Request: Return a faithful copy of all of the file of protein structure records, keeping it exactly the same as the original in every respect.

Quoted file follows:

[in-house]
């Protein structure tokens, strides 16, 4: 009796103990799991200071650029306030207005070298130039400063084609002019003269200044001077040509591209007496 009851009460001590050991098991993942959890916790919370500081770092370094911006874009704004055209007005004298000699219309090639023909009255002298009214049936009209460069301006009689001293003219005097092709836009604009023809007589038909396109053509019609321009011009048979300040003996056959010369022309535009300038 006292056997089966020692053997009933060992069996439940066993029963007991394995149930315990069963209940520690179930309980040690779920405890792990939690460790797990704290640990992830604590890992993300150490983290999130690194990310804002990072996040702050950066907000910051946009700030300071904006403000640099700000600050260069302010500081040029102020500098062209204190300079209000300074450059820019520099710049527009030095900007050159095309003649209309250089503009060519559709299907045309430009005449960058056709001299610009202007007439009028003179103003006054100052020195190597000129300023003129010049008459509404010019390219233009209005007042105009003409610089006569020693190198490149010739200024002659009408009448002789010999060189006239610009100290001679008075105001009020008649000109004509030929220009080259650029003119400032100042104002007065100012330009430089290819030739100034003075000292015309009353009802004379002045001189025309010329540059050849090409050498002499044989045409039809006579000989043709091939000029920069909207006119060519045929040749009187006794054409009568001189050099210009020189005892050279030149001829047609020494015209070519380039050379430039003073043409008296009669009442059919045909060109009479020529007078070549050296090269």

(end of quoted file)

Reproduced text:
[in-house]
């Protein structure tokens, strides 16, 4: 009796103990799991200071650029306030207005070298130039400063084609002019003269200044001077040509591209007496 009851009460001590050991098991993942959890916790919370500081770092370094911006874009704004055209007005004298000699219309090639023909009255002298009214049936009209460069301006009689001293003219005097092709836009604009023809007589038909396109053509019609321009011009048979300040003996056959010369022309535009300038 006292056997089966020692053997009933060992069996439940066993029963007991394995149930315990069963209940520690179930309980040690779920405890792990939690460790797990704290640990992830604590890992993300150490983290999130690194990310804002990072996040702050950066907000910051946009700030300071904006403000640099700000600050260069302010500081040029102020500098062209204190300079209000300074450059820019520099710049527009030095900007050159095309003649209309250089503009060519559709299907045309430009005449960058056709001299610009202007007439009028003179103003006054100052020195190597000129300023003129010049008459509404010019390219233009209005007042105009003409610089006569020693190198490149010739200024002659009408009448002789010999060189006239610009100290001679008075105001009020008649000109004509030929220009080259650029003119400032100042104002007065100012330009430089290819030739100034003075000292015309009353009802004379002045001189025309010329540059050849090409050498002499044989045409039809006579000989043709091939000029920069909207006119060519045929040749009187006794054409009568001189050099210009020189005892050279030149001829047609020494015209070519380039050379430039003073043409008296009669009442059919045909060109009479020529007078070549050296090269």